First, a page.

It’s all about the beliefs…

Our understanding of adherence has come a long way in the past two decades, and not only are we are acutely aware of the scale of the problem, but we also have experience of solving it. The key is to understand the relationship between the patient, the therapy and the healthcare professional – and we must be cautious not to make assumptions on how patients will act after experiencing a health threat.

We see patients with breast cancer missing chemo, and recent victims of heart attack not making appropriate lifestyle choices. Even with life-threatening conditions, unhelpful beliefs can be powerful enough to make patients risk their lives. So any good adherence programme starts with understanding the beliefs of the patient and the practical barriers to adherence. Once these beliefs are understood they can be modified, and from there, long-term positive behaviour change can be achieved. However, each patient holds their own individual beliefs about their illness and treatment, so a personalised intervention is essential.

We live in a world where we information is consumed from beautifully produced TV, achingly cool magazines and trendy online blogs all competing for our attention. We demand engaging, accessible content that speaks to us as individuals – but have you seen a patient website recently? When you consider how voracious the appetite for information becomes when we are ill, I am frequently disappointed by the quality of patient information available. If we, as an industry are serious about supporting patients, we need to create environments which are thoughtfully designed with the patient in mind.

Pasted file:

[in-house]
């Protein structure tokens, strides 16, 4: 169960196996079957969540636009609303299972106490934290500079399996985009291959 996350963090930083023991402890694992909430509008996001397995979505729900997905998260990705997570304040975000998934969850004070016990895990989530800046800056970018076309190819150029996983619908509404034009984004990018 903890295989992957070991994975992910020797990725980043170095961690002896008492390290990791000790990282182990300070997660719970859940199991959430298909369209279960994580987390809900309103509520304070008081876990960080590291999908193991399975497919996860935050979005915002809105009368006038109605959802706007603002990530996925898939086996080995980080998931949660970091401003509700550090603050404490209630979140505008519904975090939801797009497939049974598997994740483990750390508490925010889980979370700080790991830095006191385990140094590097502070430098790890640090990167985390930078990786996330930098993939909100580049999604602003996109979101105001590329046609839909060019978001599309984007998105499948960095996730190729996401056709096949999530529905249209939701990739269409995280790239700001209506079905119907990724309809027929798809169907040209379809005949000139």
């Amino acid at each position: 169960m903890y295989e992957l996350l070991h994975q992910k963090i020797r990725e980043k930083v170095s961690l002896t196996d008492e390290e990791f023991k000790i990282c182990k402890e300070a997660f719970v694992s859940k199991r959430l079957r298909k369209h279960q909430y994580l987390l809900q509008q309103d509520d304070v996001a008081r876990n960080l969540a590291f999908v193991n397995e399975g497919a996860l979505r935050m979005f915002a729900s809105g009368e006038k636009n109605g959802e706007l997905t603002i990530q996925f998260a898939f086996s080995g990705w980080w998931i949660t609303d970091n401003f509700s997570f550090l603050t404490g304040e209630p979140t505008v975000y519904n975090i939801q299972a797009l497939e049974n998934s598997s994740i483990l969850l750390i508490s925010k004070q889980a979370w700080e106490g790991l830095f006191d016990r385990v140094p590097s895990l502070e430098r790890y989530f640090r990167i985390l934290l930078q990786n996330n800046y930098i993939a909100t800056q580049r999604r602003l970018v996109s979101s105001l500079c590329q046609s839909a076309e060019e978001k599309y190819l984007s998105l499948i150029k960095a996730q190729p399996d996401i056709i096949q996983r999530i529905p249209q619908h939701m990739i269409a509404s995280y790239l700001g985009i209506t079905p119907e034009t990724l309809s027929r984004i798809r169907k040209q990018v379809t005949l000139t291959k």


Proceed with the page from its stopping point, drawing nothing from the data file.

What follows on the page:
Address adherence and reduce the cost to the payer

If the patient and the HCP work together on adherence, the payer also reaps the rewards. To qualify this benefit in value terms, just consider the multitude of ways in which non-adherence has an impact from the payer perspective:

Wastage – costly medicines go unused / are disposed of. In the UK NICE estimated that around £4 billion of medicines supplied on prescription through the NHS are not used correctly and a total of 4.6% of global total health expenditure (THE) or $269bn worldwide, can be avoided from adherence medicines.2,3

Secondary care costs – increased hospitalisation due to non-adherence significantly impacts on the disease burden.

Personnel costs – physician and consultant time is expensive.

Poor outcomes – medicines seemingly fail to deliver value. For patients with good adherence to beneficial drug therapy, the risk of mortality is about half that of patients with poor adherence.4

Studies are now also quantifying the impact adherence has on disease burden, with the impact in common areas like cardiovascular disease and diabetes being many fold (figure 1).


Figure 1: the multiplicative financial impact of improved adherence in cardiovascular disease and diabetes.5

Up until this point, we have neglected to consider one critical stakeholder – the pharmaceutical industry. There are those who have struggled to see the ROI for investing in adherence support and see such programmes as a ‘nice to have’. In some situations (e.g. to treat acute conditions) they may be correct, but a recent study by Capgemini stated:6

“According to our analysis, the US pharmaceutical industry alone loses an estimated $188 billion annually due to medication non-adherence. This represents 59% of the $320 billion in total US pharmaceutical revenue in 2011 and 37% of the $508 billion annual potential total revenue.”